Unfortunately the question in the title doesn't say it all. It's a little too broad but I'll try to tackle major issues just the same.
Addictions come in many forms. There are alcoholics (alcohol addictions), gambling addictions, prescription drug addictions, and illegal narcotic additions to name the major forms most prevalent in the Rhode Island Family Court System today.
The addiction is unclear in this question by a caller that I received some time ago. It's fairly general and unfortunately the circumstances dictate what can be expected from the court based upon the type and nature of the addiction.
Let's assume for the sake of this article that we are dealing with the most common addiction I've experienced in the past 10 years as a Rhode Island divorce lawyer, namely alcoholism.
The Rhode Island Family Court has an official policy that recognizes alcoholism as a treatable illness and does not take a prejudicial stance against the alcoholic based upon the alcoholism or the failure either to receive treatment or to succeed at treatment.
Alcoholism and its existence in one spouse in a marriage create an interesting challenge for the family court judges. Though alcoholism falls under a specific policy of the Rhode Island Family Court System as compared to other addictions which essentially does not penalize the alcoholic spouse simply for being an alcoholic, this is not a "get out of jail free card" so to speak to let the alcoholic off the hook to conduct him or herself in any manner he or she may choose.
Actually, to the contrary Rhode Island Judges are bound to consider the conduct of the parties during the course of the marriage. While the alcoholism is considered a treatable illness, this does not excuse any actions of the alcoholic parent which may have caused damage to the marital finances or the marital relationship. A Rhode Island judge is still bound to consider the actions of the alcoholic spouse in contravention of the marital covenant.
Thus, if an alcoholic spouse causes severe physical abuse to the other spouse which causes the degradation and ultimate breakdown of the marriage the Rhode Island family court judge may (and should) consider the severity of the conduct of the alcoholic spouse not withstanding his or her ability to get treatment. In fact, the court's consideration would be reasonable if the spouse acknowledged their alcoholism but refused treatment before the exisence of additional underlying actions by the alcoholic spouse that substantially contributed to the breakdown of the marriage.
It is best to consider that the Rhode Island Family Court judge will give precedence to the policy of the Rhode Island Family court system. However, it is all too easy to rely on the court's policy and leave it at that. Whether you have a divorce lawyer or your are acting on your own behalf it is best to keep in mind the destructive effects of addictive behavior on your marriage and the availability of help, counseling or other action by the addictive individual that might have prevented conduct by the addicted spouse that was destructive to the marriage. There is nothing harmful or improper about calling this content and context to the court's attention in your divorce in order to make an argument for a disproportionate share of the division of the marital assets or a lesser apportionment of the marital debts.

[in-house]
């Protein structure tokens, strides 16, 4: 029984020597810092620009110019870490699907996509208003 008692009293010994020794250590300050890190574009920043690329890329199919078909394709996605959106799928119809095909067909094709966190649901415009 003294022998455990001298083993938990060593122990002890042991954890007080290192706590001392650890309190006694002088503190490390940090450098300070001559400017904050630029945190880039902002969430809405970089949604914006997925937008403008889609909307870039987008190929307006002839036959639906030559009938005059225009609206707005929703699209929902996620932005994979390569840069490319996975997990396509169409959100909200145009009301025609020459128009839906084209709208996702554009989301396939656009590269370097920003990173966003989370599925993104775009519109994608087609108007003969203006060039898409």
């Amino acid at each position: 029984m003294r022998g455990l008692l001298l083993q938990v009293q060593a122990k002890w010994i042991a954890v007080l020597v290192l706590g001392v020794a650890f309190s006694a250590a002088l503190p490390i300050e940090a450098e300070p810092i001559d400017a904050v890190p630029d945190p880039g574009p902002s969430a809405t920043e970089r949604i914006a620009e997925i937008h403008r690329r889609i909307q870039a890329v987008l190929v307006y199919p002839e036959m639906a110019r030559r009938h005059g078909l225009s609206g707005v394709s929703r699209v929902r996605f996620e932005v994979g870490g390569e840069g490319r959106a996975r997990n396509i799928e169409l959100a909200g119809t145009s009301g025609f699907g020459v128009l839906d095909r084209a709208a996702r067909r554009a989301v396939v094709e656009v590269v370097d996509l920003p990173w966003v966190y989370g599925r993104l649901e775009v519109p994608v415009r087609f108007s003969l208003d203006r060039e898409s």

Remember, that while alcoholic addiction is understood as a treatable illness by the court, it does not necessarily excuse the destructive conduct of a spouse who had opportunity to take advantage of treatment for alcoholism before and refused that treatment before all or part of the marriage destroying behavior occurred.
Ultimately, the court is empowered to consider the conduct of the parties during the course of the parties' marriage. If an alcoholic refuses available treatment and thereafter engages in behavior that is destructive to the marriage, the policy of the family court that alcoholism is a treatable illness is negated by the known availability of such treatment, the refusal of treatment, followed by the damaging actions to the marriage. The conduct should then be considered by the court for purposes of apportioning the assets and debts of the marriage.
In the end, unless you keep this in mind and make the argument, the Rhode Island Family Court Judged is likely to take the position of the Rhode Island family court's policy and leave it at that.
Remember, if you are not your own best advocate, don't expect anyone else to advocate better for you (even if you have a lawyer) after all... who's life is and future is at stake here... yours or your attorneys.
in another article positing I will address the other addictions you and the court might face and how each might me treated in turn.
Christopher A. Pearsall, Attorney-at-Law
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